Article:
It's easy to criticize the brutality of the current Iranian regime, but that brutality is the direct consequence of August 19, 1953, when the Eisenhower Administration, at the behest of the British government and the British oil company now known as BP, destroyed Iran's fledgling secular democracy, and imposed a brutal dictatorship. Brutality begets brutality, and anyone who thinks a brutalized people will simply shake off its collective trauma need only look to the lessons of the French and Russian Revolutions, or the ongoing turmoil in modern Egypt and Libya. More to the point, it's not as if the United States demands high moral standards of its economic and political allies around the globe, and given, for example, that ugly history of the U.S. in Iran, it's not as if the United States can claim any moral high ground of its own. But President Obama reached out toward Iran, when he acknowledged the U.S. outrage of 1953, and his diplomatic efforts have met a partner in the new reformist Iranian President Hassan Rouhani. With Russia, China, France, Britain and Germany also on board with the new nuclear arms agreement, efforts to scuttle it are nothing less than fomenting war.
Diplomacy is working. The threat of war with Iran has been decreasing. The threat of Iran becoming a nuclear power has been decreasing. Any person with any interest in peace, in Iran continuing on the path toward moderation and constructive engagement with the world's economic and political powers, and in potentially taking a huge step toward defusing the entire Middle East tinderbox, has to be encouraged by the historic first steps included in the deal between Iran and the world's six great powers. Anyone attempting to undermine it must have their intelligence, morality, and sense of basic human decency questioned. This is that big. This is that important. Because if new sanctions are imposed, and the Iranian hardliners are empowered by Rouhani's being insulted or rejected by the United States, and Iran resumes work on its nuclear weapons program, the consequences are unthinkable. For Iran, it could mean another generation lost to extremism. For Iran's neighbors, it could mean a nuclear armed extremist Iran. For the United States, it could mean horrendous choices between watching the development of a nuclear armed extremist Iran or going to war to prevent it. For the Iranian people, so many of whom so eagerly desire democracy and moderation and reengagement with the world, it could mean the same hellish carnage with which neighboring Iraq is still suffering.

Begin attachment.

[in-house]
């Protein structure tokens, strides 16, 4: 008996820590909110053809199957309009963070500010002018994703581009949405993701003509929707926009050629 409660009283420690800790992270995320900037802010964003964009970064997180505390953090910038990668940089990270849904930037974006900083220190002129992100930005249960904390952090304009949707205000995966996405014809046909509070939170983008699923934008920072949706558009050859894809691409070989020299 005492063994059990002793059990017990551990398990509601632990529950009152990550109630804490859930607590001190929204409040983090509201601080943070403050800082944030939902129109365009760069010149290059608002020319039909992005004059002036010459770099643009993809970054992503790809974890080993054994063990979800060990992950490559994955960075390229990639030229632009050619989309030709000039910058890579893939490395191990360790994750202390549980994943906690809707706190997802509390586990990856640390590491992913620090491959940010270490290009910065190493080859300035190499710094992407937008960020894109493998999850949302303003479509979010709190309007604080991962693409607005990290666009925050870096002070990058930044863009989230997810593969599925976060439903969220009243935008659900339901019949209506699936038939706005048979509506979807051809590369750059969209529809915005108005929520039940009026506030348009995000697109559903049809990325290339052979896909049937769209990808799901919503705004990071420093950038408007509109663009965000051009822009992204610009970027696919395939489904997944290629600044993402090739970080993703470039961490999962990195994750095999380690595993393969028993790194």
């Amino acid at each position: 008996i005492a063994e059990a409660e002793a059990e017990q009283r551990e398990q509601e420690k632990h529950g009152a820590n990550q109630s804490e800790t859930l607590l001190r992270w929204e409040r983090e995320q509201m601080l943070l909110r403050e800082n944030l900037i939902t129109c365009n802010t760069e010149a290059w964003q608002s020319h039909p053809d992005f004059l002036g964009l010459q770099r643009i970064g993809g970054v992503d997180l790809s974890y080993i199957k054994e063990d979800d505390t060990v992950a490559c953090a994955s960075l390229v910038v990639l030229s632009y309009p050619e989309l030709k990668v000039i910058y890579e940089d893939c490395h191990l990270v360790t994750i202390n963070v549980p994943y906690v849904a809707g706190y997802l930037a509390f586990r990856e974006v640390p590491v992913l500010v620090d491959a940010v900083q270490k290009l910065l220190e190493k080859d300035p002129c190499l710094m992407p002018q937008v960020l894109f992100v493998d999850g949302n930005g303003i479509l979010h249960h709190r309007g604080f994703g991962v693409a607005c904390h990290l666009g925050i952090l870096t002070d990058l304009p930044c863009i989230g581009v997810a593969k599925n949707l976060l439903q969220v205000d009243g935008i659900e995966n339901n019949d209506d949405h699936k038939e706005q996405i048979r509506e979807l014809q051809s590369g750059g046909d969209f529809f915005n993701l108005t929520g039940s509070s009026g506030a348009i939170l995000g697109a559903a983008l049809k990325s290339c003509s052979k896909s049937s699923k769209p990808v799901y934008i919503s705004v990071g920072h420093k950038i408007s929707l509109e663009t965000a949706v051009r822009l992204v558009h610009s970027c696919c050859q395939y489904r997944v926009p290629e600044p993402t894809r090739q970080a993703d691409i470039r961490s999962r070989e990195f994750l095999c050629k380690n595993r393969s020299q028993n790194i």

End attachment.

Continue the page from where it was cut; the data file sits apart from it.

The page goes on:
If the U.S. Congress imposes new sanctions on Iran, thus scuttling the diplomatic breakthrough forged by President Obama, President Rouhani, and Russia, China, France, Britain and Germany, the consequences a disaster of historic scale. If the nuclear talks collapse, and Iranian reform is destroyed, and the risk of a nuclear armed Iran again rises, some form of war will become almost inevitable. And many innocent people will die. And everyone who helped impose the sanctions will be personally responsible for all of it. Attempts to impose sanctions, and thus scuttle the nuclear deal, are in effect, if not explicit intent, nothing less than warmongering. No Democrat should go near such an effort. Any Democrats who do deserve not only to have their ambitions for higher political office destroyed, they also deserve to have their current political careers ended.